• Nesmith recorded this himself in 1972 on a solo album called And The Hits Just Keep On Comin'. Nesmith had a substantial solo output after The Monkees TV series was canceled.
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Comments: 21

  • Bob from Calabasas, CaBobby Kimmel of the Stone Poneys was out of the music business for awhile in the 80’s and worked as a real estate agent in West LA. He represented my wife and me when we sold our condo in 1988. He was a good agent and a cool guy. We attended a concert together, where he introduced me to Karla Bonoff.
  • Sam from New YorkMonkees episode "Too Many Girls": https://www.youtube.com/watch?v=CDgF-A_kGVg
  • Henry from Sanford, FlI love the vocals of Linda Ronstadt on this song. Her voice is so believable in terms of passion and delivery of the lyrics. The range of vocals is even-keeled. I just wish the song was a little longer. The song is 2:40, but it seems like it just drops, if that makes any sense.
  • David from Astoria, NyIt was originally recorded by some folkies from the East Coast called the Greenbriar Boys. The Linda Ronstadt version is pretty much a note for note cover. I think it was the first song Mike Nesmith sold.
  • John from Beltsville, Md"It's not you, it's me"...yeah right!
  • Bobby from Grand Rapids, MiNo doubt this a great song, until the woman your in love with plays it for you to explain why you and her cant be together. Happened to me.
  • Guy from Woodinville, WaWow, the video on this page is priceless! A young Linda Ronstandt standing on a tiny stage and belting out those soaring vocals "So-o goodbye..." without the lush strings backing her--just a small band--the Stone Ponys, I suppose. One of the best videos I've seen here.
  • Bob from Orange, TxNesmith has released studio and live versions of this song. He mixes a talking blues style with occasional visits to the melody lines that Rondstadt sings in her version. Rondstadt seems anguished; Nesmith is straight-forward, matter-of-fact. He uses an additional verse, mostly spoken, prior to the last one: I feel pretty sure that you'll find a man who'll take a lot more than I ever could or can, and you;ll settle down with, and I know that you'll be happy.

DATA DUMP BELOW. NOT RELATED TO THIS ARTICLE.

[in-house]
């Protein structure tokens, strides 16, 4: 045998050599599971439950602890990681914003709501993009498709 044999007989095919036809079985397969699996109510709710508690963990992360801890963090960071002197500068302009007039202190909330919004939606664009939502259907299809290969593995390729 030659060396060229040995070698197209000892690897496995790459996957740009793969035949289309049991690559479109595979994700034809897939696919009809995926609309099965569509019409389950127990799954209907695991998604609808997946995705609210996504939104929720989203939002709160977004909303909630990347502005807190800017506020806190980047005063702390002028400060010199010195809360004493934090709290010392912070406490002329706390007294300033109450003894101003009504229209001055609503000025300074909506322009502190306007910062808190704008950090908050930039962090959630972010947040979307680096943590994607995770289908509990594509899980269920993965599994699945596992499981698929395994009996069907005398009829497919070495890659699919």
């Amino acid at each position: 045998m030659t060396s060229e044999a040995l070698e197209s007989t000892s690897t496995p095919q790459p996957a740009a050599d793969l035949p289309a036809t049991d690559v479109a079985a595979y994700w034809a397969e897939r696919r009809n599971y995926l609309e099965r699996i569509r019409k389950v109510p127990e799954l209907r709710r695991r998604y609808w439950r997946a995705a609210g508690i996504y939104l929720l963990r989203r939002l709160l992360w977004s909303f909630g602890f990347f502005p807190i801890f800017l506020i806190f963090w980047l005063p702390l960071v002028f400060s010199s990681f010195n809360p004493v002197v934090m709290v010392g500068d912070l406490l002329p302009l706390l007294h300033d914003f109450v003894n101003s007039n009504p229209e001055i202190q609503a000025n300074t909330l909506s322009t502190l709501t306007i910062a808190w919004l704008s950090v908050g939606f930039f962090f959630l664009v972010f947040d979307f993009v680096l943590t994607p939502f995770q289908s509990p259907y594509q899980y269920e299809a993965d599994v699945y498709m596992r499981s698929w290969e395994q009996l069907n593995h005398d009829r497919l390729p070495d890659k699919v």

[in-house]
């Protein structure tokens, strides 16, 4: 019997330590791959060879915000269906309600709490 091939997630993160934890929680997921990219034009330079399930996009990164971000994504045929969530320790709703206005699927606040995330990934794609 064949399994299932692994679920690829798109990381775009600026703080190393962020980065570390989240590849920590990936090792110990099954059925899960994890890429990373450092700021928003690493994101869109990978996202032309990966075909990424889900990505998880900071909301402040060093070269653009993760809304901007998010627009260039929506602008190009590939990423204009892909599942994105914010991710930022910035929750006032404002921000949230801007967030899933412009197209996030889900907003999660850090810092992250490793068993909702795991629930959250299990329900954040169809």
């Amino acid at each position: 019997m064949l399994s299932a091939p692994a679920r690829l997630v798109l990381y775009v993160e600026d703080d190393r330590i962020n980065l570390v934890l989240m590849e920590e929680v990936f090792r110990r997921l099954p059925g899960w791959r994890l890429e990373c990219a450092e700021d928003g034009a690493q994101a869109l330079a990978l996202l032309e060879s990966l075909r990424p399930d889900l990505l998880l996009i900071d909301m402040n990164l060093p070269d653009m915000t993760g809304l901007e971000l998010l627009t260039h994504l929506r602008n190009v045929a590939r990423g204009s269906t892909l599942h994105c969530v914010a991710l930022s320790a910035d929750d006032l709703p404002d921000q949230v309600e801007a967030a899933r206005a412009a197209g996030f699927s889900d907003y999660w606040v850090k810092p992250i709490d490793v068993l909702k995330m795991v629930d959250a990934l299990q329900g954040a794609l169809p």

• Bob from Orange, TxNesmith does this great song in a talking blues style that wanders from time to time into the melody lines that Rondstadt used. He also uses an additional verse prior to the last one (think in terms of a long run-on sentence): I feel pretty sure that you'll find a man who'll take a lot more than I ever could or can and you'll settle down with him and I know that you'll be happy.
  • Theresa from Murfreesboro, TnI had no idea she sang this song, it's gorgeous.
  • Jay from Brooklyn, Ny"Knock it" and "market" only rhyme if you are from Boston.
  • Malicious Matt from Squatney, -Michael "Nez" Nesmith wrote this song about a guy who is not ready to commit to one girl, and Linda Ronstadt recorded it as a song about a girl who isnt ready to commit to one guy... Its a great song, whoever sings it IMO.
  • Madison from Norway, MeMike sang this in a Monkee's episode (a part of it, anyway). The Monkee's were appearing on a TV show and they brought Mike on and he played a part of it really fast and he was mumbling through it (trying to be like a backwoods bumpkin). I'm pretty sure this was the same episode where Mickey kept doing impressions and saying 'You're the dirty rat that killed my brother!!' and Peter was doing magic tricks. How I miss that show....
  • Guy from Wellington, New ZealandSorry that's not strings -- it's a baroque-style piano harpsichord, isn't it?
  • Guy from Wellington, New ZealandIncredibly catchy tune -- one of my faves. The lyrics are one of those tear jerkers about some poor sap who can't get the message -- see also The Doobies' "What a Fool Believes". The twangly baroque-style strings are cool but the best thing is Ronstadt's fantastic voice. If she sang this to me I don't think I'd ever get over it!
  • Ekristheh from Halath, United StatesThis is also notable for the bizarre combination of a country music lyric and Ronstadt's somewhat emphasized twang with British psych-pop 'classical' strings and harpsichord a la Left Banke.
  • Garrett from Nashville, TnThe Stone Poneys were 2 other guys besides Linda.
    About 4 years later, when, as a solo artist, she needed a backing band for a tour, she hired some random musicians who were hanging around the Troubabdor (L.A. nightclub that was a Folk mecca in the early 70's).
    Included in that backing band were Glenn Frey and Don Henley, who later recruited Randy Meisner, then Bernie Leadon, finally forming the Eagles.
  • Forrest from Los Angeles, CaDidn't some of the Stone Poney's go on to form the Eagles?
  • Howard from St. Louis Park, MnThis was the song that put linda Ronstadt on the musical map in 1968. One of my favorite songs from that year.
  • Mike from Ipswich, EnglandPerhaps the most fabulous and versatile female voice in popular music, she has handled folk, country, rock and roll, soul, punk-edged rock as well as classic ballads from the 30s and 40s, Gilbert and Sullivan, La Boheme, and even Spanish Language material with her powerful emotional beautiful voice. Mike, Ipswich, England.
  • Jeff from Boston, MaThe Stone Poneys took their name from Delta bluesman Charlie Patton's song "Stone Poney Blues".